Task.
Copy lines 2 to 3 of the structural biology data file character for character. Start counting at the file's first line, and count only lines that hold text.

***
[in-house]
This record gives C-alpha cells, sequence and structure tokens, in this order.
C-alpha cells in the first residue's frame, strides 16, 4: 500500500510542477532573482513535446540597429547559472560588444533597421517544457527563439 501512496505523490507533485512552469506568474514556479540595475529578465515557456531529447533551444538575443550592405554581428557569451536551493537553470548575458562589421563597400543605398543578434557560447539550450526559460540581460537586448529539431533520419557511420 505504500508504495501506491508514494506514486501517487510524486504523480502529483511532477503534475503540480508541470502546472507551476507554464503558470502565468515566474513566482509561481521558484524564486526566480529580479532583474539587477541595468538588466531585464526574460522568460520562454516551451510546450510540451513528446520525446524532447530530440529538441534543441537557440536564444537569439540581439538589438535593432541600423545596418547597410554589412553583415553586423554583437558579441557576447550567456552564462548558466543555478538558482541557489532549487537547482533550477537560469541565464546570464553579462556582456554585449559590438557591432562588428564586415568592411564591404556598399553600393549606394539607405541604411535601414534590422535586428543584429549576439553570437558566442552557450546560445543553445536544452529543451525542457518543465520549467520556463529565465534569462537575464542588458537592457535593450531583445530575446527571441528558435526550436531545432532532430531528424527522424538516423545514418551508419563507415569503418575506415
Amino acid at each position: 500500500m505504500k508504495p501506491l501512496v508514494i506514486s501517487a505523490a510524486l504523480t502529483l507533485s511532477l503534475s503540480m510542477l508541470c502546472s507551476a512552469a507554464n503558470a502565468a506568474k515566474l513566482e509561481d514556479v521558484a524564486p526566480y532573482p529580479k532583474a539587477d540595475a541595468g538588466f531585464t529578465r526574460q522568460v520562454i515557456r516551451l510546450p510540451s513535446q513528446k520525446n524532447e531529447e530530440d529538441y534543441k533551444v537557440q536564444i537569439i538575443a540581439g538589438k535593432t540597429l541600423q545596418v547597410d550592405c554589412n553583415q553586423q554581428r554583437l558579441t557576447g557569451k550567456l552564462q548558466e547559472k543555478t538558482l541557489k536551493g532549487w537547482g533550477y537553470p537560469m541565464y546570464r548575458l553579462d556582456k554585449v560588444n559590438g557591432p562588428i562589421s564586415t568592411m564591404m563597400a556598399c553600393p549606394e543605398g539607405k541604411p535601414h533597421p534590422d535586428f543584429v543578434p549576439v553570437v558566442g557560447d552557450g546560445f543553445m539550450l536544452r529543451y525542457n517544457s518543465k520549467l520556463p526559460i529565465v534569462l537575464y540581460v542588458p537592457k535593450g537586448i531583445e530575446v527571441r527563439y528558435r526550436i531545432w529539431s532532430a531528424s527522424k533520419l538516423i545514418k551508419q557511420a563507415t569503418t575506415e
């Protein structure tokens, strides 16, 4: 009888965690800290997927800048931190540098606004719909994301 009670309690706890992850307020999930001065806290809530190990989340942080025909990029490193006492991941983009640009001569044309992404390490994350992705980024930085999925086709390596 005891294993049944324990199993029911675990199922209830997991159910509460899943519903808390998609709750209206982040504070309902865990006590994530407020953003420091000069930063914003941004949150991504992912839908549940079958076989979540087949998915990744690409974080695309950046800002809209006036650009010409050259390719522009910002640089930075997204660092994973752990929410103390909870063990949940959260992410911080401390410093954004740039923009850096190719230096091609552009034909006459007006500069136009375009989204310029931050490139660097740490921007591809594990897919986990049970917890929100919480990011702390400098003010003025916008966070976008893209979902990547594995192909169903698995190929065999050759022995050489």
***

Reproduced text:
This record gives C-alpha cells, sequence and structure tokens, in this order.
C-alpha cells in the first residue's frame, strides 16, 4: 500500500510542477532573482513535446540597429547559472560588444533597421517544457527563439 501512496505523490507533485512552469506568474514556479540595475529578465515557456531529447533551444538575443550592405554581428557569451536551493537553470548575458562589421563597400543605398543578434557560447539550450526559460540581460537586448529539431533520419557511420 505504500508504495501506491508514494506514486501517487510524486504523480502529483511532477503534475503540480508541470502546472507551476507554464503558470502565468515566474513566482509561481521558484524564486526566480529580479532583474539587477541595468538588466531585464526574460522568460520562454516551451510546450510540451513528446520525446524532447530530440529538441534543441537557440536564444537569439540581439538589438535593432541600423545596418547597410554589412553583415553586423554583437558579441557576447550567456552564462548558466543555478538558482541557489532549487537547482533550477537560469541565464546570464553579462556582456554585449559590438557591432562588428564586415568592411564591404556598399553600393549606394539607405541604411535601414534590422535586428543584429549576439553570437558566442552557450546560445543553445536544452529543451525542457518543465520549467520556463529565465534569462537575464542588458537592457535593450531583445530575446527571441528558435526550436531545432532532430531528424527522424538516423545514418551508419563507415569503418575506415